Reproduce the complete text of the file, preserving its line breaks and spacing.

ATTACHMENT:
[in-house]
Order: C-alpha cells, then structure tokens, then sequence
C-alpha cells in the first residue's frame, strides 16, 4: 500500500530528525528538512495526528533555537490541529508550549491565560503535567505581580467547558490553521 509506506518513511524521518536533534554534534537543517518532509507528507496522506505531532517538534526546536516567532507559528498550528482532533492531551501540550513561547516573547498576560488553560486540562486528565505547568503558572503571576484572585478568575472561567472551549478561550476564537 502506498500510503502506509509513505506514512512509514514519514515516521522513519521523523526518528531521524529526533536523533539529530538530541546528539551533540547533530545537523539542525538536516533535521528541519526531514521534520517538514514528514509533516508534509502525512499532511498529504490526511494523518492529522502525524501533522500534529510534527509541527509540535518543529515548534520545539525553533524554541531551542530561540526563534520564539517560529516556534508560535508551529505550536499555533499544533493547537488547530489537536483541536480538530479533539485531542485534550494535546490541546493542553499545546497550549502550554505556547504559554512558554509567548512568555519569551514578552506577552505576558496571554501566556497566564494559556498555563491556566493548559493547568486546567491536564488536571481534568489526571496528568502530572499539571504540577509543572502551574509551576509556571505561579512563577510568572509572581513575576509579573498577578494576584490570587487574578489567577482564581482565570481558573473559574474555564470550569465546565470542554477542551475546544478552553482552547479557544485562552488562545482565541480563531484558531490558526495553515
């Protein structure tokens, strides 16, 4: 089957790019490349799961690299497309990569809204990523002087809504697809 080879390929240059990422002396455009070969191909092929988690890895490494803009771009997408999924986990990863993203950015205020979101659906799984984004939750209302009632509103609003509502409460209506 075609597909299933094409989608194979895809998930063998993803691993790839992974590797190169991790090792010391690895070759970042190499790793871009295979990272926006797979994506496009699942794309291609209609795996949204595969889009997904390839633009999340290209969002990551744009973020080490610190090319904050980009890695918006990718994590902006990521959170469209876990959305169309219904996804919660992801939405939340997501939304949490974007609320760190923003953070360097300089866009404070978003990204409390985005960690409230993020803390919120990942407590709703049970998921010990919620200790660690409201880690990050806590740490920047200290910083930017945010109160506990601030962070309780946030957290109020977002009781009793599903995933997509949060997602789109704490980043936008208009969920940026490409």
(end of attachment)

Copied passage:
[in-house]
Order: C-alpha cells, then structure tokens, then sequence
C-alpha cells in the first residue's frame, strides 16, 4: 500500500530528525528538512495526528533555537490541529508550549491565560503535567505581580467547558490553521 509506506518513511524521518536533534554534534537543517518532509507528507496522506505531532517538534526546536516567532507559528498550528482532533492531551501540550513561547516573547498576560488553560486540562486528565505547568503558572503571576484572585478568575472561567472551549478561550476564537 502506498500510503502506509509513505506514512512509514514519514515516521522513519521523523526518528531521524529526533536523533539529530538530541546528539551533540547533530545537523539542525538536516533535521528541519526531514521534520517538514514528514509533516508534509502525512499532511498529504490526511494523518492529522502525524501533522500534529510534527509541527509540535518543529515548534520545539525553533524554541531551542530561540526563534520564539517560529516556534508560535508551529505550536499555533499544533493547537488547530489537536483541536480538530479533539485531542485534550494535546490541546493542553499545546497550549502550554505556547504559554512558554509567548512568555519569551514578552506577552505576558496571554501566556497566564494559556498555563491556566493548559493547568486546567491536564488536571481534568489526571496528568502530572499539571504540577509543572502551574509551576509556571505561579512563577510568572509572581513575576509579573498577578494576584490570587487574578489567577482564581482565570481558573473559574474555564470550569465546565470542554477542551475546544478552553482552547479557544485562552488562545482565541480563531484558531490558526495553515
């Protein structure tokens, strides 16, 4: 089957790019490349799961690299497309990569809204990523002087809504697809 080879390929240059990422002396455009070969191909092929988690890895490494803009771009997408999924986990990863993203950015205020979101659906799984984004939750209302009632509103609003509502409460209506 075609597909299933094409989608194979895809998930063998993803691993790839992974590797190169991790090792010391690895070759970042190499790793871009295979990272926006797979994506496009699942794309291609209609795996949204595969889009997904390839633009999340290209969002990551744009973020080490610190090319904050980009890695918006990718994590902006990521959170469209876990959305169309219904996804919660992801939405939340997501939304949490974007609320760190923003953070360097300089866009404070978003990204409390985005960690409230993020803390919120990942407590709703049970998921010990919620200790660690409201880690990050806590740490920047200290910083930017945010109160506990601030962070309780946030957290109020977002009781009793599903995933997509949060997602789109704490980043936008208009969920940026490409």